Term Paper: Courtly Love

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[. . .] Rather, it is an inherent quality of a person and one that cannot be easily corrupted or dulled. When Gawain leaves Camelot to confront the Green Knight, he does so out of a sense of duty (which is, again, different from the kind of sense of duty implied in the treatise which is only valid as long as the man is in love), which never fades. His is a love for duty, his King, and his country which does not suffer from public exposure, does not fade with time, or suffer from jealousies that test his devotion. Gawain is, in short, the perfect knight - he is undyingly dedicated to a single set of ideals of behavior. While the poem of Gawain does depict an archetypal jealousy caused by suspicions and greed, it does so of the people in the Court, the people who are behind who could not measure up to the standard of Gawain. Gawain, then, is the perfect hero as well - the one person who can stand above and beyond the problems that others perceive so that he can tackle the real issues of life.

Reality and idealism, then, mesh poorly in this union. But, this combination is a constancy of the human behavioral history. If Gawain is the ideal man, a legend told and aspired to by the men of the Court, and the ideal of Courtly love is something that is fleeting, imperfect, and explosively passionate (but impossible to maintain) then there is a conflict.

One of the rules of Courtly Love is that the man shall be "Obedient in all things to the commands of Ladies." As one would expect, the behavior of the man to the woman, as he attempts to win her love, is extremely deferential, if not submissive. The most salient aspect of this deference involves the maintenance of emotional distance. This becomes obvious in a series of dialogues in which Capellanus illustrates the proper way in which a man should go about gaining favor with a woman. The conversations are conducted in a rigid and formal manner. The man, in a ritual of praise, extols the virtues and the beauty of the Lady, complimenting her, in fact, in such an exaggerated way that, to the extent that one ignores the ritualistic nature of the speeches, one senses insincerity, the praise seeming a caricature of respect and affection (Koenigsberg, 42)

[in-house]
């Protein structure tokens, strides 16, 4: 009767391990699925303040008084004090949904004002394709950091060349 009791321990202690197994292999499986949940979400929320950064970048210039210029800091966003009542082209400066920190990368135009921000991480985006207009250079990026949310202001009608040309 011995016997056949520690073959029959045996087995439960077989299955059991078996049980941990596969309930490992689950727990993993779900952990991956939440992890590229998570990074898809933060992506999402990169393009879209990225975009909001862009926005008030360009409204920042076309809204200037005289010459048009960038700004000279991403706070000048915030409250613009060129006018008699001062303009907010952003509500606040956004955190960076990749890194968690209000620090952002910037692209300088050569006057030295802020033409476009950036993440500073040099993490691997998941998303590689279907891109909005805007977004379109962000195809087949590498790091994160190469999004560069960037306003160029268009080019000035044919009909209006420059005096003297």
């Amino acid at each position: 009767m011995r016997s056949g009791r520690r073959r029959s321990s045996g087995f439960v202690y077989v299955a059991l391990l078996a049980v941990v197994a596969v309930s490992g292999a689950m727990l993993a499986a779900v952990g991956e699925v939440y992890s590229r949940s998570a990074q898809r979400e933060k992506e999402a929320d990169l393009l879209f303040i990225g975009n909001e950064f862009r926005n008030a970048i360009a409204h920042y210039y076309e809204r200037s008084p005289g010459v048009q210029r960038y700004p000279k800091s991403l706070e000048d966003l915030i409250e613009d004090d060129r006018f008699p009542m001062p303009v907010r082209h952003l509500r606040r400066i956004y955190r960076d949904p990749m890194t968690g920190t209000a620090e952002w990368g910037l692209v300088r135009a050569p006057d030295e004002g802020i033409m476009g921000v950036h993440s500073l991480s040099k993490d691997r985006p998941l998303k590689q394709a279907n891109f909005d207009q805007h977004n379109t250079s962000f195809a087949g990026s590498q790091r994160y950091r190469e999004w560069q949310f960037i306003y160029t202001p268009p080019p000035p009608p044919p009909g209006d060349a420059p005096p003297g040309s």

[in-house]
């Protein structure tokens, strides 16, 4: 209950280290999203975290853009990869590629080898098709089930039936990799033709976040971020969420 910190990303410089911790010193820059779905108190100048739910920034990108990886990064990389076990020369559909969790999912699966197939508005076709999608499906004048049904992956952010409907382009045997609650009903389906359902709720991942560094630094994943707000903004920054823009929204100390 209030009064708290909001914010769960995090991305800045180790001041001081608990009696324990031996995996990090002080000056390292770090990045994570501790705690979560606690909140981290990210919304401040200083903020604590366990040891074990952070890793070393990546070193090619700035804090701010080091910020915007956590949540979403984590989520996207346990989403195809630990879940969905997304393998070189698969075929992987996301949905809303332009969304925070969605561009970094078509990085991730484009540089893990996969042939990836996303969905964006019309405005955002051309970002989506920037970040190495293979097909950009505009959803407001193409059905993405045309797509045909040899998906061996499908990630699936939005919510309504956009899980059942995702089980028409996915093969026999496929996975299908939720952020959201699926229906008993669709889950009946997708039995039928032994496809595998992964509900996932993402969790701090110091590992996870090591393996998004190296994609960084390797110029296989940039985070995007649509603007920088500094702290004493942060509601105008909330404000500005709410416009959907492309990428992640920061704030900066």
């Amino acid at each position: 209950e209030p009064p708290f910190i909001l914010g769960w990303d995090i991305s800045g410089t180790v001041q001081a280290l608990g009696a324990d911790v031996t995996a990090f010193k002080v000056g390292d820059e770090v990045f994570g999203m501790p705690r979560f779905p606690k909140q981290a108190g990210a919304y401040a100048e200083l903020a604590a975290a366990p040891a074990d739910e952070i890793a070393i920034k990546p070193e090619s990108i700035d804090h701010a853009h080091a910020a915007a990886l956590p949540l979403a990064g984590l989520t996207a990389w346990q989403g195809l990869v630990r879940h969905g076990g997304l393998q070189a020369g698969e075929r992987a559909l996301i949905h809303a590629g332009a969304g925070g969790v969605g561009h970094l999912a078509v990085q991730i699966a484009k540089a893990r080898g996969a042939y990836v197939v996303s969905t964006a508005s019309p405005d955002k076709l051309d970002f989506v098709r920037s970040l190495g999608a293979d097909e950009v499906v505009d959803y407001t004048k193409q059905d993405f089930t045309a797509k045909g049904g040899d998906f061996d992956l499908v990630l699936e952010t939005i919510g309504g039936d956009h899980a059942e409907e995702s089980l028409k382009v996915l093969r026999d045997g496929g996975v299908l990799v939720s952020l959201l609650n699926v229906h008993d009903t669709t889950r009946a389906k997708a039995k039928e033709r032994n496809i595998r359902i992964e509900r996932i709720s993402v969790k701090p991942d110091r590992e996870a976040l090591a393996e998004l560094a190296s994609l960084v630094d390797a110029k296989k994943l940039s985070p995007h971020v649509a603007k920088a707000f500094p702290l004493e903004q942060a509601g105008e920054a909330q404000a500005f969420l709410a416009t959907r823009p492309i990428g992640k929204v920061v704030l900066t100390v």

But, when set against the ideal of Gawain, such a pursuit becomes less about actual love and the betterment of all, and more about simply following sets of proscribed behaviors that, regardless of the real emotion behind them, will earn the suitor a reward - the favor of the Lady. The ideal of Gawain, however, is quite opposed to this because his pursuit is not based upon rules of language and behavior, but upon that which is held deeply within the heart that cannot be quantified or codified.

Gawain does engage in some of the behaviors set out in the Treatise, however. But, he again demonstrates the ideal - that such devotions should be expressions of a true faith in people and in honor. In the poem, on Christmas Eve, a Lady and Morgan le Fay, who ask to be his acquaintances, approach Gawain. He returns that he would like to be their servant (which is an ideal of Courtly love - the dedication of the male to the females who, it is immediately supposed, are imbued with honor and grace and are worthy of such devotion), if they will accept him. This is Gawain's ultimate humility. While he is the best of all the people around him, he is only so if he maintains his sense of humanity and his humility. Gawain proves himself to be a master of the Courtly conversation.

Gawain, perhaps aware of the inherent fleeting nature of attraction and in a nod to the observations (much later) of Capellanus, resists the lady, the temptations of a seductress.